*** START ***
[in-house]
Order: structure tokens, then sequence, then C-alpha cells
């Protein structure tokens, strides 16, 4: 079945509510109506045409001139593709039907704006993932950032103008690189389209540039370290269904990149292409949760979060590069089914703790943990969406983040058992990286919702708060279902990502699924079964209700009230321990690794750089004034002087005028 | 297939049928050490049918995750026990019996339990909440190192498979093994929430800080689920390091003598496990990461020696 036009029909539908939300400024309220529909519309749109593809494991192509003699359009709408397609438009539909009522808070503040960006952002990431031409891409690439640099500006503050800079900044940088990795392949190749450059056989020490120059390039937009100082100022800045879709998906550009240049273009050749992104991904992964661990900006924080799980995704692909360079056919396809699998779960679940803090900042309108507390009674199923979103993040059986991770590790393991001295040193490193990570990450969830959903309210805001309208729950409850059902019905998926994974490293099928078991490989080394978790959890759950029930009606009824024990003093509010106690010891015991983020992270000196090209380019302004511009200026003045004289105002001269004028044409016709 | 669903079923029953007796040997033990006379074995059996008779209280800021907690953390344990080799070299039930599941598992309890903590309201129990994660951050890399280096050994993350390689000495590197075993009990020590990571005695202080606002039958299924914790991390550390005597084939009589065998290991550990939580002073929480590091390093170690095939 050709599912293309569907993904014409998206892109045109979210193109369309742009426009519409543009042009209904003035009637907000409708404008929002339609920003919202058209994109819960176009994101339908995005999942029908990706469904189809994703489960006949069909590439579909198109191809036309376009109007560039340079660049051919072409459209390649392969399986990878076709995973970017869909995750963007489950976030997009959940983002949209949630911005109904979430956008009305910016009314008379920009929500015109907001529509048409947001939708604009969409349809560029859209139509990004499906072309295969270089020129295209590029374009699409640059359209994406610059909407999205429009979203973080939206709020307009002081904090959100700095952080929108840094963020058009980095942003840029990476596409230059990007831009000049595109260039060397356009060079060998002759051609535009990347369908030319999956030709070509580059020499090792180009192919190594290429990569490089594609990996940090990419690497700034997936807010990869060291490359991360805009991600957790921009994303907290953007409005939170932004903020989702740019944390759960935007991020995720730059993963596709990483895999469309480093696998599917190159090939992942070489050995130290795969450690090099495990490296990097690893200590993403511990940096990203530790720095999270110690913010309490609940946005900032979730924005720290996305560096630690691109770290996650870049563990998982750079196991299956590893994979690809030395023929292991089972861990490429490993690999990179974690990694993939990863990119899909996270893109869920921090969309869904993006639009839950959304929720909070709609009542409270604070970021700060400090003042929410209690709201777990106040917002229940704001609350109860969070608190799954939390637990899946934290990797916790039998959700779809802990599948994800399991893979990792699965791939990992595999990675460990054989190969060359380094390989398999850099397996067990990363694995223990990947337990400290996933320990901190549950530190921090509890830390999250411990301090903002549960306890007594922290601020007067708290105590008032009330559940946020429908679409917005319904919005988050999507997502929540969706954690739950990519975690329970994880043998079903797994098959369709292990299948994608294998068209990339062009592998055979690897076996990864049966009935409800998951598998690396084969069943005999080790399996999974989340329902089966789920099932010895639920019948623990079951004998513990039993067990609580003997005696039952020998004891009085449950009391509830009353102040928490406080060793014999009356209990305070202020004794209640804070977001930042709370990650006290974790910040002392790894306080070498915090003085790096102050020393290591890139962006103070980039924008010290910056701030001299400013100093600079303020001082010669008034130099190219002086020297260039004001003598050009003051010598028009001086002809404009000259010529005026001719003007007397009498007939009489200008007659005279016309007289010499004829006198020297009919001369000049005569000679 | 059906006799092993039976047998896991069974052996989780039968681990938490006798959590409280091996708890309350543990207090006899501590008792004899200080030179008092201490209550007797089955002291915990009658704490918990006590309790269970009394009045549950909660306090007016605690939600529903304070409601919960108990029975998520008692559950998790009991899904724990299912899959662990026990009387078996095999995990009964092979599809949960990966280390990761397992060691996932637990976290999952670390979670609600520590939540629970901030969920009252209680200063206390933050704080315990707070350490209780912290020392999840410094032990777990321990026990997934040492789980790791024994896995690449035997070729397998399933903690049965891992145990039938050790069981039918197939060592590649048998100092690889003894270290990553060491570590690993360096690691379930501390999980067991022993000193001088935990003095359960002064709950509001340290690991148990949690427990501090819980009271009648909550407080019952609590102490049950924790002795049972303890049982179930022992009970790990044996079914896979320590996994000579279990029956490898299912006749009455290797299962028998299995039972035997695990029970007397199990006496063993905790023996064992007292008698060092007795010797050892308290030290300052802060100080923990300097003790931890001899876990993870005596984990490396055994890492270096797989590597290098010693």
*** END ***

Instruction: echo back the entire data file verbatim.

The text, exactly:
[in-house]
Order: structure tokens, then sequence, then C-alpha cells
């Protein structure tokens, strides 16, 4: 079945509510109506045409001139593709039907704006993932950032103008690189389209540039370290269904990149292409949760979060590069089914703790943990969406983040058992990286919702708060279902990502699924079964209700009230321990690794750089004034002087005028 | 297939049928050490049918995750026990019996339990909440190192498979093994929430800080689920390091003598496990990461020696 036009029909539908939300400024309220529909519309749109593809494991192509003699359009709408397609438009539909009522808070503040960006952002990431031409891409690439640099500006503050800079900044940088990795392949190749450059056989020490120059390039937009100082100022800045879709998906550009240049273009050749992104991904992964661990900006924080799980995704692909360079056919396809699998779960679940803090900042309108507390009674199923979103993040059986991770590790393991001295040193490193990570990450969830959903309210805001309208729950409850059902019905998926994974490293099928078991490989080394978790959890759950029930009606009824024990003093509010106690010891015991983020992270000196090209380019302004511009200026003045004289105002001269004028044409016709 | 669903079923029953007796040997033990006379074995059996008779209280800021907690953390344990080799070299039930599941598992309890903590309201129990994660951050890399280096050994993350390689000495590197075993009990020590990571005695202080606002039958299924914790991390550390005597084939009589065998290991550990939580002073929480590091390093170690095939 050709599912293309569907993904014409998206892109045109979210193109369309742009426009519409543009042009209904003035009637907000409708404008929002339609920003919202058209994109819960176009994101339908995005999942029908990706469904189809994703489960006949069909590439579909198109191809036309376009109007560039340079660049051919072409459209390649392969399986990878076709995973970017869909995750963007489950976030997009959940983002949209949630911005109904979430956008009305910016009314008379920009929500015109907001529509048409947001939708604009969409349809560029859209139509990004499906072309295969270089020129295209590029374009699409640059359209994406610059909407999205429009979203973080939206709020307009002081904090959100700095952080929108840094963020058009980095942003840029990476596409230059990007831009000049595109260039060397356009060079060998002759051609535009990347369908030319999956030709070509580059020499090792180009192919190594290429990569490089594609990996940090990419690497700034997936807010990869060291490359991360805009991600957790921009994303907290953007409005939170932004903020989702740019944390759960935007991020995720730059993963596709990483895999469309480093696998599917190159090939992942070489050995130290795969450690090099495990490296990097690893200590993403511990940096990203530790720095999270110690913010309490609940946005900032979730924005720290996305560096630690691109770290996650870049563990998982750079196991299956590893994979690809030395023929292991089972861990490429490993690999990179974690990694993939990863990119899909996270893109869920921090969309869904993006639009839950959304929720909070709609009542409270604070970021700060400090003042929410209690709201777990106040917002229940704001609350109860969070608190799954939390637990899946934290990797916790039998959700779809802990599948994800399991893979990792699965791939990992595999990675460990054989190969060359380094390989398999850099397996067990990363694995223990990947337990400290996933320990901190549950530190921090509890830390999250411990301090903002549960306890007594922290601020007067708290105590008032009330559940946020429908679409917005319904919005988050999507997502929540969706954690739950990519975690329970994880043998079903797994098959369709292990299948994608294998068209990339062009592998055979690897076996990864049966009935409800998951598998690396084969069943005999080790399996999974989340329902089966789920099932010895639920019948623990079951004998513990039993067990609580003997005696039952020998004891009085449950009391509830009353102040928490406080060793014999009356209990305070202020004794209640804070977001930042709370990650006290974790910040002392790894306080070498915090003085790096102050020393290591890139962006103070980039924008010290910056701030001299400013100093600079303020001082010669008034130099190219002086020297260039004001003598050009003051010598028009001086002809404009000259010529005026001719003007007397009498007939009489200008007659005279016309007289010499004829006198020297009919001369000049005569000679 | 059906006799092993039976047998896991069974052996989780039968681990938490006798959590409280091996708890309350543990207090006899501590008792004899200080030179008092201490209550007797089955002291915990009658704490918990006590309790269970009394009045549950909660306090007016605690939600529903304070409601919960108990029975998520008692559950998790009991899904724990299912899959662990026990009387078996095999995990009964092979599809949960990966280390990761397992060691996932637990976290999952670390979670609600520590939540629970901030969920009252209680200063206390933050704080315990707070350490209780912290020392999840410094032990777990321990026990997934040492789980790791024994896995690449035997070729397998399933903690049965891992145990039938050790069981039918197939060592590649048998100092690889003894270290990553060491570590690993360096690691379930501390999980067991022993000193001088935990003095359960002064709950509001340290690991148990949690427990501090819980009271009648909550407080019952609590102490049950924790002795049972303890049982179930022992009970790990044996079914896979320590996994000579279990029956490898299912006749009455290797299962028998299995039972035997695990029970007397199990006496063993905790023996064992007292008698060092007795010797050892308290030290300052802060100080923990300097003790931890001899876990993870005596984990490396055994890492270096797989590597290098010693």